“Small children have no compunctions about saying, even shrieking, what they want. At a critical point, though — third grade, fourth grade, fifth — the shame of wanting sets in.”
Ellen Tien’s essay, Just Say What You Want, makes a number of interesting points, not the least of which is that we are ashamed of wanting, and particularly of being seen as ‘wanty.’ We (men and women, but women more so) are afraid that if we “want too much, … try too hard, … commit to a desire,” then people will label us “needy, bitchy, clingy, whiny. In other words, wanty.”
I recognise myself here, in particular:
“Do we even allow ourselves to know what we want?
“‘Where should we go for dinner?’ I ask my husband.
“‘Wherever you want,’ he says.
“I suggest a nice barbecue place around the corner. No, he says, he doesn’t feel like barbecue. Chinese? No, he had Chinese food for lunch. Italian? No, too heavy. Thai? Too much like Chinese. Where, then, I repeat, does he want to go for dinner?
“‘I dunno. Wherever you want.’
I often feel like the husband here and speak his lines. It feels in these interchanges like I don’t know what I want, I only know what I don’t want, and I’m not real clear on that. Sometimes it feels like nothing that’s available is what I really want, so I just have to say yes to something. What I really want, or so I think, is a restaurant 1,300 miles away and I’m trying to approximate it — or the feeling I get when I’m there — with what’s within a 10-mile radius, so it’s both true that there is no one particular place where I strongly want to go and also true that there are lots of places where I don’t want to go.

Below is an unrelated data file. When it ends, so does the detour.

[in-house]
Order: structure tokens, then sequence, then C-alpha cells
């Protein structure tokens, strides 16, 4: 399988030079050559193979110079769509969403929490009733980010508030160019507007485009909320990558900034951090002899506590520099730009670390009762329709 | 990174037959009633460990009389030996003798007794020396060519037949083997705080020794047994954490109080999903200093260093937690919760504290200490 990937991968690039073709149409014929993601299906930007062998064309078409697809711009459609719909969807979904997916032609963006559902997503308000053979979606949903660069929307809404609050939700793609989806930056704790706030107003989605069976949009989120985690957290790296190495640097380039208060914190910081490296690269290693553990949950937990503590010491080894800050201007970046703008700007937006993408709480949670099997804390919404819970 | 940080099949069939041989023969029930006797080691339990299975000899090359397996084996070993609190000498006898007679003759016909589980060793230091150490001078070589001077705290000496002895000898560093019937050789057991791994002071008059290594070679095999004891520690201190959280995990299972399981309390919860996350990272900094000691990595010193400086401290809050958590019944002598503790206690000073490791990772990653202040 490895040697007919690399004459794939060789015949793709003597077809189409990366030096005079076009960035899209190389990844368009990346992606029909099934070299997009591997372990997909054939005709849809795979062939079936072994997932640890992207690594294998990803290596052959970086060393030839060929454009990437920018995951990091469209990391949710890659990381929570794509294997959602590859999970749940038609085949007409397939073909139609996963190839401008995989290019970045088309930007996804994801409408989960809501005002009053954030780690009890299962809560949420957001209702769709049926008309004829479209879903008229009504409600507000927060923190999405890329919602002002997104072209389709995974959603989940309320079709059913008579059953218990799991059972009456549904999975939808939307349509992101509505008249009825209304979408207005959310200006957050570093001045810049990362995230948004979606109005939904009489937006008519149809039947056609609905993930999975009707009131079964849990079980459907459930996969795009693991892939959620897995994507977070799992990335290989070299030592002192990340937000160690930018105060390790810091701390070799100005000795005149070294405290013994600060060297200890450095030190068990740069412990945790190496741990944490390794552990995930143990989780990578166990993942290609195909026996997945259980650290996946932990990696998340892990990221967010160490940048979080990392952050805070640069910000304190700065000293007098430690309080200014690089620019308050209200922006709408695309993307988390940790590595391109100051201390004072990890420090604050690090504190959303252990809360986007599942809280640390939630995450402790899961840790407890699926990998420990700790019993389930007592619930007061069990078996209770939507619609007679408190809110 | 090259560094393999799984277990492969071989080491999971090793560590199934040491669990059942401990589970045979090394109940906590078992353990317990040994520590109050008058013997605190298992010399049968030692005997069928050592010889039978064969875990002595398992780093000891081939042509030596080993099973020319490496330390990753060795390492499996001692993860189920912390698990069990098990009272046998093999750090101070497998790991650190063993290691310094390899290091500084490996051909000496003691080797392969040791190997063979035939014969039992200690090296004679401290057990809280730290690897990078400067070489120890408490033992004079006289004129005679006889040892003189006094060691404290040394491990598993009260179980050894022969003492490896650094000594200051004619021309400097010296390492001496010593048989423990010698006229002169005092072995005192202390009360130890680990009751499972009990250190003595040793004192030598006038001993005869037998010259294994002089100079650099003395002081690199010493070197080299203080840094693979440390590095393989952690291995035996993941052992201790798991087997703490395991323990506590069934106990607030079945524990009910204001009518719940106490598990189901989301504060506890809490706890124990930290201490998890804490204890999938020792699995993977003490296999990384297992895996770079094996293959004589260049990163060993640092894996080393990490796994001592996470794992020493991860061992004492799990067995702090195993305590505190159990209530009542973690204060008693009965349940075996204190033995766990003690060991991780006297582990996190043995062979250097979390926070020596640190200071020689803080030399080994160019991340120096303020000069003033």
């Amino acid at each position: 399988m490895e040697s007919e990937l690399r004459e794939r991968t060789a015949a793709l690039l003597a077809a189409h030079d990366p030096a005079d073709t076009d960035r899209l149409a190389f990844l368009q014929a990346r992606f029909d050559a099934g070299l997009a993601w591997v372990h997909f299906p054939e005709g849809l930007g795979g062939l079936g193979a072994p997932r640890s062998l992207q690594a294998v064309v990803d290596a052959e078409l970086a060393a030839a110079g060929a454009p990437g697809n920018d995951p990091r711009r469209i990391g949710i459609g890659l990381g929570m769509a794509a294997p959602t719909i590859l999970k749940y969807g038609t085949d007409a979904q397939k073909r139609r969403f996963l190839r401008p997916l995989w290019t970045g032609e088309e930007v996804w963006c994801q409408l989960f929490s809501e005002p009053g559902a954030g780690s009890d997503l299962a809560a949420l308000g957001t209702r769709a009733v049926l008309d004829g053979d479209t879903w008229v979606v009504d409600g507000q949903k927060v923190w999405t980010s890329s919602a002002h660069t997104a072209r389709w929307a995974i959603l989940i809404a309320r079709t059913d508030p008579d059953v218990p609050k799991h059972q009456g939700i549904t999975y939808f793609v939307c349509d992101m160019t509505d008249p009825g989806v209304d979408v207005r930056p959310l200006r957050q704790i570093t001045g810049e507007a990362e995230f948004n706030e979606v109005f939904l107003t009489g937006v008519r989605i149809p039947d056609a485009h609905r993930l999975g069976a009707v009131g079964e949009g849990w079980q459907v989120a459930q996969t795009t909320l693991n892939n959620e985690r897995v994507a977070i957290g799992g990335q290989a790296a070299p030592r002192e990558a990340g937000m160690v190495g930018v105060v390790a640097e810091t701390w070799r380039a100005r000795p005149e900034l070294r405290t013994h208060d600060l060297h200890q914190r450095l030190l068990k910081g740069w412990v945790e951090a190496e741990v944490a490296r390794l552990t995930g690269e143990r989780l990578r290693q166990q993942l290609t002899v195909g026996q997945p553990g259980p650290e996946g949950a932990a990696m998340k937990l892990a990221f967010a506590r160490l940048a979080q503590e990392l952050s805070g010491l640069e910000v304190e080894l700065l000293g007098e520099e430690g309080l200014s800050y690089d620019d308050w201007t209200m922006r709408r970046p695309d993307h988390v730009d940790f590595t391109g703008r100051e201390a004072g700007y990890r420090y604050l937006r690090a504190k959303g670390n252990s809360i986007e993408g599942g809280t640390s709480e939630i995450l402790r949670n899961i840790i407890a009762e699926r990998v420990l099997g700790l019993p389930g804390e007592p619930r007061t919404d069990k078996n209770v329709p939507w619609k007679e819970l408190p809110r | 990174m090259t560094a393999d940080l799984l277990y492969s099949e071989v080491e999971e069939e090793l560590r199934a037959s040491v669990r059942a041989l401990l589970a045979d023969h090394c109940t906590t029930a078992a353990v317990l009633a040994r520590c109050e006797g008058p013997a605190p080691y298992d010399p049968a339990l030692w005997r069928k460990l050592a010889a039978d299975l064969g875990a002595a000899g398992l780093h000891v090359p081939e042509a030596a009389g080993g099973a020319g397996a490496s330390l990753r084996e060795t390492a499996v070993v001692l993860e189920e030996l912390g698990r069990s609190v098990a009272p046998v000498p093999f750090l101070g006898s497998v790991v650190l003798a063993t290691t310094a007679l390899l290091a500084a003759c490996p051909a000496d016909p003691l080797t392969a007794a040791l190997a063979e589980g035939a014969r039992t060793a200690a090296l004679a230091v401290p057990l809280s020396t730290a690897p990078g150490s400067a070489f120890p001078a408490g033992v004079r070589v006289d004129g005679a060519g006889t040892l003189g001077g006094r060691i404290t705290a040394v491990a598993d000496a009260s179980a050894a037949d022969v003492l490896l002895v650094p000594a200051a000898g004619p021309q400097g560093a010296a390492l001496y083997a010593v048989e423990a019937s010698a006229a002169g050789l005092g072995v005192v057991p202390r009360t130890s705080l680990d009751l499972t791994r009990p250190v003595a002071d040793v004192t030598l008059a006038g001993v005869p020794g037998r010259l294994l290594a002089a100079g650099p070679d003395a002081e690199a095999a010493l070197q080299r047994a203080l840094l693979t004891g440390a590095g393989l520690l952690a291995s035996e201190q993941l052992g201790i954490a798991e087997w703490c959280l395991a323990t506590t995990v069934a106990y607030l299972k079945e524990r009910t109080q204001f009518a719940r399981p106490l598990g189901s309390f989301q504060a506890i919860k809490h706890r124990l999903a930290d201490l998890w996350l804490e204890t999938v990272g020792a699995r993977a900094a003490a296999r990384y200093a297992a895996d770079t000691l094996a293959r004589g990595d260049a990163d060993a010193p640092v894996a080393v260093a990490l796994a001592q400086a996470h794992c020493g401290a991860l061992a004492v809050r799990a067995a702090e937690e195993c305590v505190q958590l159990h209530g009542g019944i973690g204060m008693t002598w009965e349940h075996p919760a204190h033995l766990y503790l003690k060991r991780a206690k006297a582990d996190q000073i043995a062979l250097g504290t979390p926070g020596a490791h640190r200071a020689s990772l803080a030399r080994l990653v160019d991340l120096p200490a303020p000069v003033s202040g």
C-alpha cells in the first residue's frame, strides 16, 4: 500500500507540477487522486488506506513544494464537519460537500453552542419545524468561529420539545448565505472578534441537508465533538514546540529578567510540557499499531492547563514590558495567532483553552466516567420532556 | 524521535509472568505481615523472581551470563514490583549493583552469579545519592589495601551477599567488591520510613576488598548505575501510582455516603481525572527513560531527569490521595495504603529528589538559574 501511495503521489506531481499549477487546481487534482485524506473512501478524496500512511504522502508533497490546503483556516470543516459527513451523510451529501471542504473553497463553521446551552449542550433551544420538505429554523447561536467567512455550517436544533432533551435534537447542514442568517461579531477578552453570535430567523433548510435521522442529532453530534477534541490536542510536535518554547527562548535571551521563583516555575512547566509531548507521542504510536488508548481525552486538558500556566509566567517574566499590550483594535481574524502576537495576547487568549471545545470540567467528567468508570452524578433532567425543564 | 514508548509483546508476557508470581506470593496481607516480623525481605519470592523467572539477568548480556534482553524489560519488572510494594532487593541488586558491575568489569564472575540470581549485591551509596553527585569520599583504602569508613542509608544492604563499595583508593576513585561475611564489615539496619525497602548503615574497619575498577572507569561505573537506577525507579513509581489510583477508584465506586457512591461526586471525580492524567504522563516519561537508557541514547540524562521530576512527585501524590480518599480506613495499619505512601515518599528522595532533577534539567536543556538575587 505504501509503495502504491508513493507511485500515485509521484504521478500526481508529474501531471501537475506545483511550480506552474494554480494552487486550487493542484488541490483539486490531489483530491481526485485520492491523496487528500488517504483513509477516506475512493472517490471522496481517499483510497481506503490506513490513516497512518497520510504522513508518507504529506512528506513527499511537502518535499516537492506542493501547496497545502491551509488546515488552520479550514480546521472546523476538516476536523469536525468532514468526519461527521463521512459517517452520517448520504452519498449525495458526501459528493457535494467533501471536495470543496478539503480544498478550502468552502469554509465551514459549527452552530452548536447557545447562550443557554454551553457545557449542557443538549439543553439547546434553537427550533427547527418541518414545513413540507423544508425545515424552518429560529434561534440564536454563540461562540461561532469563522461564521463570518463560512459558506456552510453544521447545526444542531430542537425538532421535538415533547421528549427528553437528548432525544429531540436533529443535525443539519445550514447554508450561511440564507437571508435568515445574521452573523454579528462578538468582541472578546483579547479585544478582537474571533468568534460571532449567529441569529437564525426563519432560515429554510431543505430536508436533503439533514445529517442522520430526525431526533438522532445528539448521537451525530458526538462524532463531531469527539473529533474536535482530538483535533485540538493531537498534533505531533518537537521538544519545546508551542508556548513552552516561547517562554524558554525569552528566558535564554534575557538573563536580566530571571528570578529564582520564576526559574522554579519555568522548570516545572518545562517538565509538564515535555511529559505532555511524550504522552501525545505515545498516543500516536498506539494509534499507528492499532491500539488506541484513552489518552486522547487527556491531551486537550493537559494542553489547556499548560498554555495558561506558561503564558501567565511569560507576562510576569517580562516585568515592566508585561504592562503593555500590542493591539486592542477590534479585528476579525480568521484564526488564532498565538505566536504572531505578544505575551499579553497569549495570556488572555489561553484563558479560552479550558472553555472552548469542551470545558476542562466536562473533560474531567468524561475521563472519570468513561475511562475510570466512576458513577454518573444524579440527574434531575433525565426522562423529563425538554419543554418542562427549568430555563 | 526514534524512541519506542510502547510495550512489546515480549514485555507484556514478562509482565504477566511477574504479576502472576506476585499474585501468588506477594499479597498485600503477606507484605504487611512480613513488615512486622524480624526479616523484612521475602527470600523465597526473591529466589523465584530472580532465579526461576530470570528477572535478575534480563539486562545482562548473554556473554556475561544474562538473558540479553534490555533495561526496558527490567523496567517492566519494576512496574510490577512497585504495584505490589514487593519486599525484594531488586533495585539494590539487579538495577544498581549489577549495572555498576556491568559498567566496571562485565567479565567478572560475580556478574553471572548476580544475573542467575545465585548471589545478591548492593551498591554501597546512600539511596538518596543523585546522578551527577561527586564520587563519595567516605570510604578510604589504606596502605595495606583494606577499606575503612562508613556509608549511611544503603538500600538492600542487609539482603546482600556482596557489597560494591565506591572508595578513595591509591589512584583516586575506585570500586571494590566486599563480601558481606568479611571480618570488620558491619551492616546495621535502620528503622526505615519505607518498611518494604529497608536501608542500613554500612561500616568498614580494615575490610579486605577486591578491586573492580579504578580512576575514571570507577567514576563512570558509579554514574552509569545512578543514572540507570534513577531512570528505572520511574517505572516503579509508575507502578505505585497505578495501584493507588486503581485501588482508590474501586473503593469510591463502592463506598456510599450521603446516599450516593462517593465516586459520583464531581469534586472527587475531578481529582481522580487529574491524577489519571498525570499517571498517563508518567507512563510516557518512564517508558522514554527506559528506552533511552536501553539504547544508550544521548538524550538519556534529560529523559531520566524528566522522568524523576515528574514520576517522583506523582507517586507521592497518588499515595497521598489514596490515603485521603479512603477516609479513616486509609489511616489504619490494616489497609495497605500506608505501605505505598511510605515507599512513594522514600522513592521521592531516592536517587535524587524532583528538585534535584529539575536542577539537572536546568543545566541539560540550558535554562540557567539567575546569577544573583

Maybe I don’t really want to go out to eat at all; somehow when I crave doing something new, or when what I really want is familiarity, a feeling of comfort, or a burst of energy, a feeling of pampering, or whatever, eating out sometimes seems like the way to find it. After all, I’m not finding it at home for the moment, so I’m hoping I can find it elsewhere. But at the same time, I know that the ‘elsewheres’ don’t really offer it, either. Reminds me of the Springsteen line, “Man, I’m just tired and bored with myself.” And sometimes, even when the restlessness is within, a change of venue can help, can offer a change in perspective.
Not sure how shame plays into this, except that wanting, by definition, stems from a sense of lack in oneself, and to admit that we lack — by stating a desire, by trying hard to achieve something, etc., — is to signal to others that we are deficient in some way. It’s not always seen that way, though. High-powered business people, e.g., spend a lot of time working hard to achieve and they are seen as powerful, not as clingy, needy, or wanty. (‘Bitchy’ and ‘bastardy’ at times, perhaps.)
When I dither about dinner, I know it’s not just about where to eat; I can feel my restlessness and the small child in me shrieking, ‘Give me what I want!’ even if, as is often true even for small kids, I don’t know what I want.